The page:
New Mercedes CLS Diesel - stylish, fast and frugal

Road Tested by Hugh Maguire.

Road Tested by Hugh Maguire.

THIS story begins back in early 2000 when it was rumoured that Mercedes were going to produce a radical looking 4 door saloon with the lines of a coupé. Back then many pundits predicted that it would not sell to the conservative Mercedes customer base. They were wrong. Since its launch back in 2004 the CLS has carved out a nice little niche for itself.

The original CLS was created from a blank sheet of paper and the designers had no limits imposed upon them in terms of imagination and creativity. Their aim was to “inspire fascination at a glance” and in that thy certainly succeeded, for the CLS proved uniquely different and a big departure in terms of shape for a Mercedes saloon.

The latest new CLS builds on that success, with revised engines, lower emissions, better performance, and some major styling revisions. This week I am road testing the Mercedes CLS 350CDI Blue Efficiency.

First Impressions

The CLS is a dramatic looking car with sweeping lines and curves that go to create a distinctive and appealing style. Looking at the car front-on it really is dramatic with a wide low nose that still retains traditional Mercedes styling cues in areas such as the front grille with the large centrally mounted 3-point star. From the side it really has a coupé-like appearance, with a sweeping roofline, which gets progressively lower towards the rear.

Overall I really liked it and the individuality it portrays is something I find very appealing.

Behind the wheel

The cabin of the new CLS is one of the best I have seen of late. My test interior car was finished in beautiful cream leather with judicious use of piano black trim. The whole style and design of the interior is really faultless. The attention to detail is equally impressive right down to the ambience interior lighting front and rear which softly illuminates the interior. The dashboard is a model of clarity, with the instrument cluster being large and easy to read, with a big centrally positioned speedometer and a rev counter to the right. The heating and ventilation controls are all electronic and are easy to use.

The driving position is excellent and the seats prove very comfortable and less firm than some Mercedes seats of old. Headroom and legroom in the front is generous while wide-angle opening on the doors makes access to the cabin very easy. Rear space is good though that sloping rear roofline will compromise rear headroom a bit for taller passengers. It is great to see the now comprehensive list of standard equipment on a Mercedes in comparison to the past. The CLS comes very well equipped and includes as standard, ABS, BAS (Brake assist), SBC (sensotronic brake control), ESP (Electronic stability program) with ASR, front, side and side curtain airbags, Thermatic air conditioning, light alloy wheels, multi function steering wheel, rain sensors, 7G-Tronic seven speed auto transmission, multi- speaker stereo system, with 6 stack in dash CD changer, engine immobiliser, central locking, four one-touch electric windows, and an outside temperature gauge. There is more but I am running out of space. Really it has just about everything as standard.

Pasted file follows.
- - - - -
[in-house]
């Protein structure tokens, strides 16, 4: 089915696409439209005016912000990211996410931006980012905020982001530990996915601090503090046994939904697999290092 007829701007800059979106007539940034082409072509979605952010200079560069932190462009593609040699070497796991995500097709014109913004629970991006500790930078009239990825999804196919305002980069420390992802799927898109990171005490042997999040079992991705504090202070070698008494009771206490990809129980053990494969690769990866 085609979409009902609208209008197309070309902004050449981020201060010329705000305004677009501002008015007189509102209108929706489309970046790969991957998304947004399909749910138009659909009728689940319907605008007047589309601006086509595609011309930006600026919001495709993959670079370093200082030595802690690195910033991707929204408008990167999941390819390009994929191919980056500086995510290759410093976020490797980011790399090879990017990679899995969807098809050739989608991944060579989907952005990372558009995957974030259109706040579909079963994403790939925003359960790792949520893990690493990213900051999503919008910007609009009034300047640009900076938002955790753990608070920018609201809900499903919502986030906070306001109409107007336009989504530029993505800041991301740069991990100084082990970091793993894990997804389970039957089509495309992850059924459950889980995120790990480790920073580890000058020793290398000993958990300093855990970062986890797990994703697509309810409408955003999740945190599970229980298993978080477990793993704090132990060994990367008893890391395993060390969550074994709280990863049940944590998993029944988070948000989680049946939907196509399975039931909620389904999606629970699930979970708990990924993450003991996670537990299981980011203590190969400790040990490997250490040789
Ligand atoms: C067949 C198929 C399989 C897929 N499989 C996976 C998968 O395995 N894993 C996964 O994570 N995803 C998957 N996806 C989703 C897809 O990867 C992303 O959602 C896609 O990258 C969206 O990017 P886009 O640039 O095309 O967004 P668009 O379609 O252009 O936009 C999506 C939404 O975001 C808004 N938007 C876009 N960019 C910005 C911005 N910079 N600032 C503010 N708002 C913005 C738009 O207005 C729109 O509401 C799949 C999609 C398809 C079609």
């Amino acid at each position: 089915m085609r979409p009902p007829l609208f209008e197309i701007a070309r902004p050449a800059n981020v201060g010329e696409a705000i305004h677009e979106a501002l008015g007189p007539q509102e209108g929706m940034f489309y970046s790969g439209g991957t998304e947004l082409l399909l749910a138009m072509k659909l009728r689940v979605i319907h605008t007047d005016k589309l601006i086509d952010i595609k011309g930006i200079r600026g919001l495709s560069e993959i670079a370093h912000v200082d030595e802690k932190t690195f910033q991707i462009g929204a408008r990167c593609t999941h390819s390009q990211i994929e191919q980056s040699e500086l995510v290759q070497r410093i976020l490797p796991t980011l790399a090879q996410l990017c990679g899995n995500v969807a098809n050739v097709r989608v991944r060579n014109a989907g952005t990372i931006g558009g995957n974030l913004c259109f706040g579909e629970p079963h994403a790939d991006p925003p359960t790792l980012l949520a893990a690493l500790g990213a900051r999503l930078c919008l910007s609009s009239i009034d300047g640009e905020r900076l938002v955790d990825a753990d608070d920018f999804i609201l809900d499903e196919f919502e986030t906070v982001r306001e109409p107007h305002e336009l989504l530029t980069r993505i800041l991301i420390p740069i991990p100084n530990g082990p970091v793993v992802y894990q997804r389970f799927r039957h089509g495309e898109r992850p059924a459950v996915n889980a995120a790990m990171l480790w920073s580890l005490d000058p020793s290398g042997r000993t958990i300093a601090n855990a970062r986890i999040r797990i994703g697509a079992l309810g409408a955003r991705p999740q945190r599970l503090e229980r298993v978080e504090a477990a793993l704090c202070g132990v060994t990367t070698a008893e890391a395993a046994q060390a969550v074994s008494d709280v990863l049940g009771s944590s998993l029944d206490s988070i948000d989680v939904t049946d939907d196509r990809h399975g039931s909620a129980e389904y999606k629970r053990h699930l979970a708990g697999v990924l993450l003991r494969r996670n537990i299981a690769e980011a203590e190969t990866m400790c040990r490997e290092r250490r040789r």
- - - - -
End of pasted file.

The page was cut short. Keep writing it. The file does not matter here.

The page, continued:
My test car featured some lovely options including, full leather upholstery, LED intelligent lighting, 19 inch alloys, heated seats, Media interface with iPod compatibility, metallic paint and a fabulous Harman Kardon sound system.

Performance

The latest diesels from the like of BMW and Mercedes are so incredibly good that they make the argument for petrol powered big cars almost null and void.

The CLS 350 CDI is powered by a super smooth 3.0 litre 261 bhp V6 turbo diesel mated to an excellent 7 G-TRONIC gearbox. This really is a hugely refined diesel and is so smooth and quiet that it really is difficult to believe it is a diesel. Furthermore in reality the CLS is, despite its size, an impressive performer. Acceleration through the 7 automatic gears is seamless and there is loads of mid-range torque. Should you wish a more sporting driving experience the steering wheel mounted paddle shifts can be used to change gear manually 0 to 100kph takes just 6.2 seconds while top speed is a whopping 250 kph. Surprisingly it’s also very economical for an engine of this size burning on average 7.6 litres/100km over my test period, giving a health range of almost 900 km between refuels.

Road behaviour

Probably the single most impressive aspect of this car is the dynamic way in which it handles. It handles and corners with aplomb. No matter what the conditions the CLS has limpet like grip through the corners inspiring great confidence in the driver. The precise steering allows the driver to accurately place the car in a bend making it a pleasure to hustle along a twisty country road. Should you push it too far the host of aforementioned electronic stability aids kick in to re-stabilise the car.

The other area that I was immediately impressed by is the high level of refinement. No matter what the speed, wind, engine and road noise are almost non-existent.

Verdict

The CLS is truly a rewarding car to drive, the dynamics are such that you look forward to finding some challenging roads.

The style is truly head turning and the interior is superb cosseting the driver and passengers in a quiet, safe, and luxurious environment.

This car is truly sublime. I like it so much it is the luxury car I would choose were I currently in the market for one. It is daringly different yet very much a Mercedes, it drives beautifully, performs like a sports car but rides as just a luxury saloon should. It really hits the spot.

Entry to the new CLS ranges starts with the CLS250CDI at €65,750, the CLS 350CDI starts at €71,700 while the car tested including the aforementioned options costs €89,000.